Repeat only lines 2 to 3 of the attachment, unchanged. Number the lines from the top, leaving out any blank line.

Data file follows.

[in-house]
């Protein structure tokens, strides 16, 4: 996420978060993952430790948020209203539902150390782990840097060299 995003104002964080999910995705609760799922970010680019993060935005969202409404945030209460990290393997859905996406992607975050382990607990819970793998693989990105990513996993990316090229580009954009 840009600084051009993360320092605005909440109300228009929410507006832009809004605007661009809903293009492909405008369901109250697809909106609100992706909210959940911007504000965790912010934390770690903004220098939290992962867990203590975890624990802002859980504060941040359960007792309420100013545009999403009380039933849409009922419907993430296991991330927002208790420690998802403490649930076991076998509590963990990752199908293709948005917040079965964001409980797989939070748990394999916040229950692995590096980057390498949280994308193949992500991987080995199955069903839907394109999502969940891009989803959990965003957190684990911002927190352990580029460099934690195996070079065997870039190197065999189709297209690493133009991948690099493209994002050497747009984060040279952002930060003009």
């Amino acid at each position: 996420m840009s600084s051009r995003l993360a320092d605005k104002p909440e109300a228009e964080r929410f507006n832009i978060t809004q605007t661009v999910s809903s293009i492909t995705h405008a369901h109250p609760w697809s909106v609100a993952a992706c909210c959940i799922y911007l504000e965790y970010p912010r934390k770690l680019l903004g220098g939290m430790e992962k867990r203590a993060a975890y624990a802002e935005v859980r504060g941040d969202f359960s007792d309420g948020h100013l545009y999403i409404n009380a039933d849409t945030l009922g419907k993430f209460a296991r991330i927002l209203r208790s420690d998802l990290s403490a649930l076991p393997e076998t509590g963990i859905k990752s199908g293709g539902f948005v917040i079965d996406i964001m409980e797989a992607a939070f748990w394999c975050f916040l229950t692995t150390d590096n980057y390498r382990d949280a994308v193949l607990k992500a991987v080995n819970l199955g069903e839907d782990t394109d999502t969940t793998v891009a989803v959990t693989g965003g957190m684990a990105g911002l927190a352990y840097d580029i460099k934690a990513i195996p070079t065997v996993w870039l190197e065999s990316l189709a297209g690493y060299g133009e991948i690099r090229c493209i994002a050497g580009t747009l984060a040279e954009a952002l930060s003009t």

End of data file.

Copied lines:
């Protein structure tokens, strides 16, 4: 996420978060993952430790948020209203539902150390782990840097060299 995003104002964080999910995705609760799922970010680019993060935005969202409404945030209460990290393997859905996406992607975050382990607990819970793998693989990105990513996993990316090229580009954009 840009600084051009993360320092605005909440109300228009929410507006832009809004605007661009809903293009492909405008369901109250697809909106609100992706909210959940911007504000965790912010934390770690903004220098939290992962867990203590975890624990802002859980504060941040359960007792309420100013545009999403009380039933849409009922419907993430296991991330927002208790420690998802403490649930076991076998509590963990990752199908293709948005917040079965964001409980797989939070748990394999916040229950692995590096980057390498949280994308193949992500991987080995199955069903839907394109999502969940891009989803959990965003957190684990911002927190352990580029460099934690195996070079065997870039190197065999189709297209690493133009991948690099493209994002050497747009984060040279952002930060003009």
């Amino acid at each position: 996420m840009s600084s051009r995003l993360a320092d605005k104002p909440e109300a228009e964080r929410f507006n832009i978060t809004q605007t661009v999910s809903s293009i492909t995705h405008a369901h109250p609760w697809s909106v609100a993952a992706c909210c959940i799922y911007l504000e965790y970010p912010r934390k770690l680019l903004g220098g939290m430790e992962k867990r203590a993060a975890y624990a802002e935005v859980r504060g941040d969202f359960s007792d309420g948020h100013l545009y999403i409404n009380a039933d849409t945030l009922g419907k993430f209460a296991r991330i927002l209203r208790s420690d998802l990290s403490a649930l076991p393997e076998t509590g963990i859905k990752s199908g293709g539902f948005v917040i079965d996406i964001m409980e797989a992607a939070f748990w394999c975050f916040l229950t692995t150390d590096n980057y390498r382990d949280a994308v193949l607990k992500a991987v080995n819970l199955g069903e839907d782990t394109d999502t969940t793998v891009a989803v959990t693989g965003g957190m684990a990105g911002l927190a352990y840097d580029i460099k934690a990513i195996p070079t065997v996993w870039l190197e065999s990316l189709a297209g690493y060299g133009e991948i690099r090229c493209i994002a050497g580009t747009l984060a040279e954009a952002l930060s003009t």